I’ve mentioned before that my mother is my story-telling idol. Well, she’s one of several… My storytelling-on-pages idol is Robert Jordan (who had the audacity to go and die before finishing the Wheel of Time series I’ve been waiting on since I picked up the first book in 1992… though I’m relieved to report that his hand-picked replacement, Brandon Sanderson, is doing a marvelous job at finishing for him). My storytelling-on-screen idol is Peter Jackson (whose Lord of the Rings work is one of the few examples of a movie being better than the book, while managing still to stay true to the book itself… anyone in the business of storytelling should listen to the directors’-and-writers’ commentary voiced over the film, and the hours of how-we-did-it footage!). And my real-life storytelling-in-person idols have always been my mother and my two grandfathers.
So I was delighted this week to get a package in the mail: a T-shirt which my mom had made for each of us, and which she says every writer and storyteller should wear. I’ll tell you about it in a minute.
One of my mom’s storytelling skills is the ability to recount an event or experience with all the verve and visual description and humor and dramatic timing that makes it a story worth listening to–and if she tweaks minor details for the sake of a more enjoyable story, I say “hats off” to her for employing the skill!
Her stories never misrepresented the actual heart or substance of our family life–but they were undeniably better entertainment than a strict “reporting” would have been. So, to quote Philip Lopate in his introduction to The Art of the Personal Essay: “I learned the art of lying at my mother’s knee.”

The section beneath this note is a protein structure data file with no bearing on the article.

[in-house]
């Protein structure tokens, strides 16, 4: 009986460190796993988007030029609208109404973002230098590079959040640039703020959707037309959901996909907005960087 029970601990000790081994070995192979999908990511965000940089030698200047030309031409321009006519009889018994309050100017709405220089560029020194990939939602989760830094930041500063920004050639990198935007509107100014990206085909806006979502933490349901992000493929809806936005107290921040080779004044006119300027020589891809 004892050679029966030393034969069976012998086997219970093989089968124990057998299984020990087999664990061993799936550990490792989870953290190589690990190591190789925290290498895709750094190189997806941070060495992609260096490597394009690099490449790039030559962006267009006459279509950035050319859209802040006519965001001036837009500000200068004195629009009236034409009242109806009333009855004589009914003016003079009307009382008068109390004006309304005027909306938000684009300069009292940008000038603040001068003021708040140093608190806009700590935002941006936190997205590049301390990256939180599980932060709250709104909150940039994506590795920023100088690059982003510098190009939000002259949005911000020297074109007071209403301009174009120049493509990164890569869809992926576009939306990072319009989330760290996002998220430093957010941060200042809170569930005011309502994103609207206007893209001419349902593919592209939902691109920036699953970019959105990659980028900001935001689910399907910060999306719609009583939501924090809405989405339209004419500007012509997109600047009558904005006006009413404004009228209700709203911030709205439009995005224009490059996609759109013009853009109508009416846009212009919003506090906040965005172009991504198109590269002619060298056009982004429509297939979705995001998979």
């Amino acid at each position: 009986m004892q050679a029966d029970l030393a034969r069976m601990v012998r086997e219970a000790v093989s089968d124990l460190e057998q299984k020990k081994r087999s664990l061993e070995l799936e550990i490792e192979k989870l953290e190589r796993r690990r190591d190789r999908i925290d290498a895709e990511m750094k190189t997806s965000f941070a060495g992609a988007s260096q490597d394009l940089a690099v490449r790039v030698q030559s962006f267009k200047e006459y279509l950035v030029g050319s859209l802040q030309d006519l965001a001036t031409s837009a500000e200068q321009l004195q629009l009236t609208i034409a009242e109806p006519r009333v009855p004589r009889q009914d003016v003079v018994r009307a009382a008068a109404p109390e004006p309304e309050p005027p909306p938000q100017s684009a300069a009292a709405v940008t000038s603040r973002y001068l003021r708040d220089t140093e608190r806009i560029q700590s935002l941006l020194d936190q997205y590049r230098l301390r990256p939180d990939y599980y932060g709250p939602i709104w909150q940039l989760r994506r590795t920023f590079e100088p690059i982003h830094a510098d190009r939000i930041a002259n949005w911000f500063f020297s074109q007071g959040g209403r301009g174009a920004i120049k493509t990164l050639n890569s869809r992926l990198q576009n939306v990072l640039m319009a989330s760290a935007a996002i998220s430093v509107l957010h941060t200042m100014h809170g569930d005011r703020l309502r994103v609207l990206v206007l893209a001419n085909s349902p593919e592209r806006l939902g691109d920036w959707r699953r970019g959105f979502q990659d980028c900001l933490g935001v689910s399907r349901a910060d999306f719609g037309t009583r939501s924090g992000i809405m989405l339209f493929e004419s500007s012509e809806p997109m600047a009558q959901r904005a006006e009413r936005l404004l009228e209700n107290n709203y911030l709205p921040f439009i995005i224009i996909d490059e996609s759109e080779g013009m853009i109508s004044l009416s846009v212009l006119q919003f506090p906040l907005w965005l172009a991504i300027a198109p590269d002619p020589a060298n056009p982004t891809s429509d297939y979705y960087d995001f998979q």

As part of my M.F.A. program in Creative Writing, I took several workshop-classes in the genre of “Creative Non-Fiction”–essay-writing as it was meant to be done, as opposed to the awful five-paragraph beast which so many English teachers inflict on their suffering students. Essay-writing-storytelling like what we find in the art of Michel Montaigne, or E.B. White, or George Orwell, or Joan Didion, or David Sedaris… What I hadn’t expected in these classes was the semester-long raging debate on the ethics of truth-telling in personal essays.
When it comes to Creative Nonfiction, there are those who are firmly entrenched in the “Nonfiction” end of the spectrum (you should never say the barn was red if it was actually yellow), and those who embrace the “Creative” end of the spectrum (It’s my story, dammit, and I’ll tell it however I like), and of course a whole range of viewpoints along the center of the spectrum, where my mother and I both stand, believing that minor details can be tweaked for the sake of Story, if the heart of the “true” experience isn’t damaged by doing so. My professor in this class had pitched his tent in the don’t-call-a-red-barn-yellow camp, and the classroom debates actually got quite heated.
So at the end of the semester, I settled on a project that would explore the aspect of truth-telling in personal essays. (Or not, as the case may be.) I wrote a ten-page personal essay about the houses I’d lived in while growing up, but the essay itself was just a starting point. I asked my prof to read it with his “B.S. detector” engaged, and make notes about what things he thought I was inventing or altering. I also gave it to my sister and my mom to read, since they were present in those stories themselves, and asked each of them to make note of every detail I’d “fudged.” And I went through the essay myself, making my own notes about the details I had deliberately altered, or wasn’t 100% sure of.